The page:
Dutch manufacturers improve cash conversion cycle and inventory management

13 June 2018 Consultancy.eu 4 min. read

New analysis from Dutch supply chain firm M3 Consultancy finds that, on average, manufacturing firms in the Netherlands have improved their cash conversion cycle in the past year. Yet the gap between the best and worst performing companies has increased as organisations continue to explore alternative methods to reduce working capital.

Supply chain optimisation is at the core of organisational strategies to reduce working capital. Lowering inventories is a critical part of this puzzle and one which manufacturing companies are continually striving to improve. Another vital component is effective oversight of the finance and procurement departments, overseeing processes such as purchase to pay and metrics including days payable outstanding (DPO), among others.

The analysis finds that firms in the Netherlands have successfully improved their inventory management in the past 12 months. This appears, however, to have come at the expense of a smooth financial operation. The consulting firm – which offers services across the full spectrum of supply chains and operations – assessed the working capital performance of over 150 Netherlands-based manufacturing firms in producing its latest report.

The cash conversion cycle at Dutch manufacturing companies

The key takeaway from their findings is that the average manufacturer has reduced its all-important cash conversion cycle (CCC) from 68 days recorded in last year’s report, to 57 days this year. A substantial minority had a negative CCC – considered optimal to maintain a healthy bank balance while acquiring new inventory. Yet some of the worst offenders had a CCC approaching or even exceeding 200 days.

The variation is so great that, despite the average CCC falling, the gap between the most and least effective companies has increased. The first quartile of firms manage a CCC that is on average 139 days faster than the fourth quartile. In last year’s analysis published by M3 Consultancy the gap was slightly smaller at 135 additional days of working capital.

Digging deeper into M3’s analysis reveals that, of the 139 days separating Q1 from Q4, 32 days were stuck in payables (DPO), 73 in inventories (DIO), and 34 in receivables (DSO). In last year’s report DPO and DSO accounted for 24 and 27 days respectively, while inventory took up 84 days. Firms have therefore reduced the time their CCC spends wrapped up in inventories but their time management of payables and receivables has gotten worse. In other words, while supply chain has managed to improve its grip on excess inefficiencies, finance and procurement are struggling to realise improvement potential.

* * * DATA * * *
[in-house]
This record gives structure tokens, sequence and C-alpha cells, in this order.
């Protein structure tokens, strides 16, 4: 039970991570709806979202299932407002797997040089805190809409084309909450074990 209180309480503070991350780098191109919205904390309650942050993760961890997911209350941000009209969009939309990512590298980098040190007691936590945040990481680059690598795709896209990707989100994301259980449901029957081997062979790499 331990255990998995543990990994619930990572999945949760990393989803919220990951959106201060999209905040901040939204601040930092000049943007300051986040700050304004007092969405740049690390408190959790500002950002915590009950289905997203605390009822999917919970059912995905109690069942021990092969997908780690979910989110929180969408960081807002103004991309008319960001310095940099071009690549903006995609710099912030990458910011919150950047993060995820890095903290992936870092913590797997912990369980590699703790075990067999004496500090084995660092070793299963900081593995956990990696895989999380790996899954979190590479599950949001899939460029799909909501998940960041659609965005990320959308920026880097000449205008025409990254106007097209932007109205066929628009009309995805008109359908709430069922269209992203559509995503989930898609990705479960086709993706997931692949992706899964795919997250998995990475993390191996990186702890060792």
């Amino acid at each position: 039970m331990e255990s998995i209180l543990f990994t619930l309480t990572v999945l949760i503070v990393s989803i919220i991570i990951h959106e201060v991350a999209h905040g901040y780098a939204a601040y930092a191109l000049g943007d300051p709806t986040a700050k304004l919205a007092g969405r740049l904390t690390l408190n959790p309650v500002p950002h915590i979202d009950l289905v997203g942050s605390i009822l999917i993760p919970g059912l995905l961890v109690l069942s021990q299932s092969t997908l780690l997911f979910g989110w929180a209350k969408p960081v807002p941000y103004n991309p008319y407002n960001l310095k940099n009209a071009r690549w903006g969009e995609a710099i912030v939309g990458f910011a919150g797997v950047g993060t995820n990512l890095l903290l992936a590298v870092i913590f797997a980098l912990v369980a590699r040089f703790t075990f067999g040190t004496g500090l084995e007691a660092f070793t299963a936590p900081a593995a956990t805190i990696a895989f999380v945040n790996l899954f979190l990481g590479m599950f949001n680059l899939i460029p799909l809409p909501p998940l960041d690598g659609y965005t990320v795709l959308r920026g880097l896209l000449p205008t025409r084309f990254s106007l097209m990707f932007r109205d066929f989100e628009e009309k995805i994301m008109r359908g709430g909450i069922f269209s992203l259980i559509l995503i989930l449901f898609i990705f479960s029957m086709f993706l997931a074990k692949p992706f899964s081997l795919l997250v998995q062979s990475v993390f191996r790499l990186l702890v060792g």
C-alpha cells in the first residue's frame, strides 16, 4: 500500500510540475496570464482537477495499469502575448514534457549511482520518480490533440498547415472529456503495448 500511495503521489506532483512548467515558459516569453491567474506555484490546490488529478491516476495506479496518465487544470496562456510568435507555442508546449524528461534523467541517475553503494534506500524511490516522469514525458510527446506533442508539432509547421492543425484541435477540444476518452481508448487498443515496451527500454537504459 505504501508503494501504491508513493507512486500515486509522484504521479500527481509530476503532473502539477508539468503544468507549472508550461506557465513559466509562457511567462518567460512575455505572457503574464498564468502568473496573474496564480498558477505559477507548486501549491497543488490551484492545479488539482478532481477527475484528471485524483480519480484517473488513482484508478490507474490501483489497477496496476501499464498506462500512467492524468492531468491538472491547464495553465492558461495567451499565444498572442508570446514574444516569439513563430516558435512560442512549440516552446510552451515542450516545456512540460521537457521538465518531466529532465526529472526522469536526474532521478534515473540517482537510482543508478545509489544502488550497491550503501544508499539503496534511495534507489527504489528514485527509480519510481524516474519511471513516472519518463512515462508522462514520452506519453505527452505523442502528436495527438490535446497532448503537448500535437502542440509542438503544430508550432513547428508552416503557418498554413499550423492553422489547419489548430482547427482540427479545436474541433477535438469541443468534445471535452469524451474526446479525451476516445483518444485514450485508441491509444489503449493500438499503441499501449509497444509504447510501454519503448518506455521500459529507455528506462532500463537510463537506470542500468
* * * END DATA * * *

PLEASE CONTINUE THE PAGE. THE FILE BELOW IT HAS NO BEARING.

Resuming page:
The trouble with inventories

Despite the improvement in inventory management, it is clear that this area remains the main area where value can be identified and unlocked. Practice shows however that this essential part of the supply chain remains a major obstacle for manufacturers as they struggle to systematically reduce their CCC to a negative value, or even to within the timeframe of one or two months. This isn’t a mystery but is instead a common organisational challenge, concludes the M3 Consultancy analysis, which explains why lowering inventories in production industries is hard – and keeping them low even harder.

Performance gap – cash conversion cycle

Chief among them is the fact that raw material and WIP levels are typically born of manufacturing processes which seek to optimise KPIs without considering the amount of inventory created. Similarly, capital targets are not always understood throughout the business, with some departments taking a narrower view of what constitutes success than is needed at management level.

Further along the value chain, because service and finished goods inventory are interconnected, any artificial lowering can pile pressure on customer service levels. It is also true that some customers and suppliers succeed in using the balance sheet of companies to 'store' their products.

Then there is the issue of global sourcing, which trades lower prices for longer material chains with more material in transit and generally fails to take into account the impact on working capital.

Finally, management of inventory levels is often impeded by a short term focus, in which case lowering can do more harm than good – “selling inventory today could lead to service problems and manufacturing complexity that end up driving levels even higher”, M3 Consultancy concludes.